South Dakota is a state located in the Midwestern region of the United States. It is named after the Lakota and Dakota Sioux American Indian tribes. Once a part of Dakota Territory, South Dakota became a state on November 2, 1889. The state has an area of and an estimated population of just over...

. Anderson procured his Ph.D.
A Ph.D. is a Doctor of Philosophy, an academic degree.Ph.D. may also refer to:* Ph.D. , a 1980s British group*Piled Higher and Deeper, a web comic strip*PhD: Phantasy Degree, a Korean comic series* PhD Docbook renderer, an XML renderer...

 from the University of Toledo
University of Toledo
The University of Toledo is a public university in Toledo, Ohio, United States. The Carnegie Foundation classified the university as "Doctoral/Research Extensive."-National recognition:...

 in Toledo
Toledo, Ohio
Toledo is the fourth most populous city in the U.S. state of Ohio and is the county seat of Lucas County. Toledo is in northwest Ohio, on the western end of Lake Erie, and borders the State of Michigan...

, Ohio
Ohio is a Midwestern state in the United States. The 34th largest state by area in the U.S.,it is the 7th‑most populous with over 11.5 million residents, containing several major American cities and seven metropolitan areas with populations of 500,000 or more.The state's capital is Columbus...

. From 1981 to 1991 Anderson was a member of the history faculty at Texas A&M University
Texas A&M University
Texas A&M University is a coeducational public research university located in College Station, Texas . It is the flagship institution of the Texas A&M University System. The sixth-largest university in the United States, A&M's enrollment for Fall 2011 was over 50,000 for the first time in school...

 in College Station, Texas
College Station, Texas
College Station is a city in Brazos County, Texas, situated in East Central Texas in the heart of the Brazos Valley. The city is located within the most populated region of Texas, near three of the 10 largest cities in the United States - Houston, Dallas, and San Antonio...


In 2010, Anderson is working on a forthcoming book on native Oklahoman Will Rogers
Will Rogers
William "Will" Penn Adair Rogers was an American cowboy, comedian, humorist, social commentator, vaudeville performer, film actor, and one of the world's best-known celebrities in the 1920s and 1930s....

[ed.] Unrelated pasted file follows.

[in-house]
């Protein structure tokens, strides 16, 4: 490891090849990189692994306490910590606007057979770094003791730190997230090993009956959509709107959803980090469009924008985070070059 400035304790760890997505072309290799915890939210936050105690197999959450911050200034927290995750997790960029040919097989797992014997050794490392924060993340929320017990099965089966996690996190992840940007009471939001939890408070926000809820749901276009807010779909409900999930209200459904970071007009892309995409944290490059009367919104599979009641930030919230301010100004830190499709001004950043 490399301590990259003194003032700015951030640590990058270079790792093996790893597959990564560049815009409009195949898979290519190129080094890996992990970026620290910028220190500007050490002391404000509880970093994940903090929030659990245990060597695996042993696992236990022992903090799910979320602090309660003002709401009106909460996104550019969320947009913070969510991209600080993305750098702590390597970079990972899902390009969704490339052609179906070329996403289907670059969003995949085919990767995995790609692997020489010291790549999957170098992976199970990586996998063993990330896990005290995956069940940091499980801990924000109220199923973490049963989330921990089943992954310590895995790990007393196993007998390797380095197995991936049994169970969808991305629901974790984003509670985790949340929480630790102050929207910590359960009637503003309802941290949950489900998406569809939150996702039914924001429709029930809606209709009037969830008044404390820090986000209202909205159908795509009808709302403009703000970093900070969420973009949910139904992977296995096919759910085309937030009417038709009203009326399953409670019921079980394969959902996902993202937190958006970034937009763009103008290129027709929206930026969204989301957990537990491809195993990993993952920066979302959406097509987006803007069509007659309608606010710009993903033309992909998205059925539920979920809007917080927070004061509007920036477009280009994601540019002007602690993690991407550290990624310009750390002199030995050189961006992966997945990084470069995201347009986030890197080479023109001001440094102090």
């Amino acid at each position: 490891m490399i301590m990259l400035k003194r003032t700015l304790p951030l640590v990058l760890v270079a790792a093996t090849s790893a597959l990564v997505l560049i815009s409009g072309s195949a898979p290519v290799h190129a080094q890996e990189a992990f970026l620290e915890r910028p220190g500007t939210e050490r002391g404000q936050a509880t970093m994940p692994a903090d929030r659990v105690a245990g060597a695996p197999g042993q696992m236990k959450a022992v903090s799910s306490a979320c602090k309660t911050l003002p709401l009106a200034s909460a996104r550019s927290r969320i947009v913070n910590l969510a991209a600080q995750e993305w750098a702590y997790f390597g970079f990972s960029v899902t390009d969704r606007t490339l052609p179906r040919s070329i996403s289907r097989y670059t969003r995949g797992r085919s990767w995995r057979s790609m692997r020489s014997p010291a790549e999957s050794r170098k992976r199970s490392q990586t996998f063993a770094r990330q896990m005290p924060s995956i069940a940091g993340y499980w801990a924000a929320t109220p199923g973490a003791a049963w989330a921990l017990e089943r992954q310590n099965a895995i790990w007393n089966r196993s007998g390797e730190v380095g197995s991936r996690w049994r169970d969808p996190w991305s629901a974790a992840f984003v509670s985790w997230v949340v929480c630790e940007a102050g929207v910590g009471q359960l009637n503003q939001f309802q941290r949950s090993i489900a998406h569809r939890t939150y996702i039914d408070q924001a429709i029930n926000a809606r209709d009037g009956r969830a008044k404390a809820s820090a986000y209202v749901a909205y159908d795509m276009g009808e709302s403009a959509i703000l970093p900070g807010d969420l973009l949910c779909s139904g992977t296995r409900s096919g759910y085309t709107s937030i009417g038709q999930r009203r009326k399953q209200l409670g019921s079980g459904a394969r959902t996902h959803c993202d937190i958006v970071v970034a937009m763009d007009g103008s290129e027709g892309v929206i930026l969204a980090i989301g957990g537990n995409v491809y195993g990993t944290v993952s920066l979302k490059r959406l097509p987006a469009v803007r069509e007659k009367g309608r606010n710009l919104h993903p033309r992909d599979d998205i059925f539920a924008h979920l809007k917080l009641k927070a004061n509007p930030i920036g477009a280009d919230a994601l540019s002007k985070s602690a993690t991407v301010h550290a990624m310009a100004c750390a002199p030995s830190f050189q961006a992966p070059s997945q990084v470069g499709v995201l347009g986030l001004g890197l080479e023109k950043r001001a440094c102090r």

, the "Cowboy Philosopher" and humorist who perished with aviator Wiley Post
Wiley Post
Wiley Hardeman Post was a famed American aviator, the first pilot to fly solo around the world. Also known for his work in high altitude flying, Post helped develop one of the first pressure suits. His Lockheed Vega aircraft, the Winnie Mae, was on display at the National Air and Space Museum's...

 in an airplane crash in 1935 near Point Barrow, Alaska. Anderson is also engaged in a study of the Great Plains wars from 1830–1890, culminating with the Massacre of Wounded Knee in South Dakota.

The Conquest of Texas: Ethnic Cleansing in the Promised Land

Anderson's most recent book is The Conquest of Texas: Ethnic Cleansing in the Promised Land, 1830-1875, published in 2005 by the University of Oklahoma Press
University of Oklahoma Press
The University of Oklahoma Press is the publishing arm of the University of Oklahoma. It has been in operation for over seventy-five years, and was the first university press established in the American Southwest. It was founded by William Bennett Bizzell, the fifth president of the University of...

. The book repudiates traditional historians, such as Walter Prescott Webb
Walter Prescott Webb
Walter Prescott Webb was a 20th century U.S. historian and author noted for his groundbreaking historical work on the American West. As president of the Texas State Historical Association, he launched the project that produced the Handbook of Texas...

 and Rupert N. Richardson
Rupert N. Richardson
Rupert Norval Richardson, Sr. , was an American historian and a former president of Baptist-affiliated Hardin-Simmons University in Abilene, Texas...